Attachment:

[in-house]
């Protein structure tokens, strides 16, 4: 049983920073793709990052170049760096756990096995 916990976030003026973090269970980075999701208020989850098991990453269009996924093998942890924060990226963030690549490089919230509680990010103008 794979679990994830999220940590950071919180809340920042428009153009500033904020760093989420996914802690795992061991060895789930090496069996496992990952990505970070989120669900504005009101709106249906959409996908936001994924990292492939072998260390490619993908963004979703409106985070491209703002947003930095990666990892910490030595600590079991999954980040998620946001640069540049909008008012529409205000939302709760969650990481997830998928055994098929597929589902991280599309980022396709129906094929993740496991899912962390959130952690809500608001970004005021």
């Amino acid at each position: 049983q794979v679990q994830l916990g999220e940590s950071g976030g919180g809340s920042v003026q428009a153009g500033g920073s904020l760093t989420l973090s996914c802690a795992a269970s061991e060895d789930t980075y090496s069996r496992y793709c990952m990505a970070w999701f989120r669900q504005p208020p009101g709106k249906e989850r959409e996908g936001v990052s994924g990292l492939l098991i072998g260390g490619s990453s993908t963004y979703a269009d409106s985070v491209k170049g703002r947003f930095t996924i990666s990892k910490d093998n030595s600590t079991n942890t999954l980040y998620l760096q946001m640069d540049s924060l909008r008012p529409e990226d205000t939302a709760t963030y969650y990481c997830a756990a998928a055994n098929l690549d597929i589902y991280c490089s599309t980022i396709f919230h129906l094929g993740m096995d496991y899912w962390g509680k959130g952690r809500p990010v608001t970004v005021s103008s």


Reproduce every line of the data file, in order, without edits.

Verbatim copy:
[in-house]
């Protein structure tokens, strides 16, 4: 049983920073793709990052170049760096756990096995 916990976030003026973090269970980075999701208020989850098991990453269009996924093998942890924060990226963030690549490089919230509680990010103008 794979679990994830999220940590950071919180809340920042428009153009500033904020760093989420996914802690795992061991060895789930090496069996496992990952990505970070989120669900504005009101709106249906959409996908936001994924990292492939072998260390490619993908963004979703409106985070491209703002947003930095990666990892910490030595600590079991999954980040998620946001640069540049909008008012529409205000939302709760969650990481997830998928055994098929597929589902991280599309980022396709129906094929993740496991899912962390959130952690809500608001970004005021």
């Amino acid at each position: 049983q794979v679990q994830l916990g999220e940590s950071g976030g919180g809340s920042v003026q428009a153009g500033g920073s904020l760093t989420l973090s996914c802690a795992a269970s061991e060895d789930t980075y090496s069996r496992y793709c990952m990505a970070w999701f989120r669900q504005p208020p009101g709106k249906e989850r959409e996908g936001v990052s994924g990292l492939l098991i072998g260390g490619s990453s993908t963004y979703a269009d409106s985070v491209k170049g703002r947003f930095t996924i990666s990892k910490d093998n030595s600590t079991n942890t999954l980040y998620l760096q946001m640069d540049s924060l909008r008012p529409e990226d205000t939302a709760t963030y969650y990481c997830a756990a998928a055994n098929l690549d597929i589902y991280c490089s599309t980022i396709f919230h129906l094929g993740m096995d496991y899912w962390g509680k959130g952690r809500p990010v608001t970004v005021s103008s």